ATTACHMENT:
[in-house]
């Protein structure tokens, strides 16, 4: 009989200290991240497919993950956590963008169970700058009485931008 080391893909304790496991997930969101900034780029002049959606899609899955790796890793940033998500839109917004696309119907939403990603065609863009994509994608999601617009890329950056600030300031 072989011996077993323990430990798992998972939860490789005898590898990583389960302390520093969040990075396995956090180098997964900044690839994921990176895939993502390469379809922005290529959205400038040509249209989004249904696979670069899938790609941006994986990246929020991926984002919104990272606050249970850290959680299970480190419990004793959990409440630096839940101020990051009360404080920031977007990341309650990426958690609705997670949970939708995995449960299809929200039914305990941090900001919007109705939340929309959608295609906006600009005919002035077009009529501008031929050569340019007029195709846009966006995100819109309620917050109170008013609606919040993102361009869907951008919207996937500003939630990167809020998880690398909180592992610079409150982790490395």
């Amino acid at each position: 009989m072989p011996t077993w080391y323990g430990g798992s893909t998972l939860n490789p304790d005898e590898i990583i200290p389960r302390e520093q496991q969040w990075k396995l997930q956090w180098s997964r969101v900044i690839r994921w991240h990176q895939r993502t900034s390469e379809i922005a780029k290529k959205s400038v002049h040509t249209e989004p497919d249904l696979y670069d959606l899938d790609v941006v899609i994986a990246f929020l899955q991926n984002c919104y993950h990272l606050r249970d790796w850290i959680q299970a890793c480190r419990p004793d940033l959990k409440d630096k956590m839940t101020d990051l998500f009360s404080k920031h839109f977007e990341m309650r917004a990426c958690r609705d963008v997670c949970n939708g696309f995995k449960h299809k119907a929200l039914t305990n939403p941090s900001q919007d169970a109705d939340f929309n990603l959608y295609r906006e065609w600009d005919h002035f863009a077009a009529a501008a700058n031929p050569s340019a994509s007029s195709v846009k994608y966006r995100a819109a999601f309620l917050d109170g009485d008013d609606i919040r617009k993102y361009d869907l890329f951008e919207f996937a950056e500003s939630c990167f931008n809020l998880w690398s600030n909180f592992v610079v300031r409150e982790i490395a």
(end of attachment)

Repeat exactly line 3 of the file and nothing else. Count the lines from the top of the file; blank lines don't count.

């Amino acid at each position: 009989m072989p011996t077993w080391y323990g430990g798992s893909t998972l939860n490789p304790d005898e590898i990583i200290p389960r302390e520093q496991q969040w990075k396995l997930q956090w180098s997964r969101v900044i690839r994921w991240h990176q895939r993502t900034s390469e379809i922005a780029k290529k959205s400038v002049h040509t249209e989004p497919d249904l696979y670069d959606l899938d790609v941006v899609i994986a990246f929020l899955q991926n984002c919104y993950h990272l606050r249970d790796w850290i959680q299970a890793c480190r419990p004793d940033l959990k409440d630096k956590m839940t101020d990051l998500f009360s404080k920031h839109f977007e990341m309650r917004a990426c958690r609705d963008v997670c949970n939708g696309f995995k449960h299809k119907a929200l039914t305990n939403p941090s900001q919007d169970a109705d939340f929309n990603l959608y295609r906006e065609w600009d005919h002035f863009a077009a009529a501008a700058n031929p050569s340019a994509s007029s195709v846009k994608y966006r995100a819109a999601f309620l917050d109170g009485d008013d609606i919040r617009k993102y361009d869907l890329f951008e919207f996937a950056e500003s939630c990167f931008n809020l998880w690398s600030n909180f592992v610079v300031r409150e982790i490395a």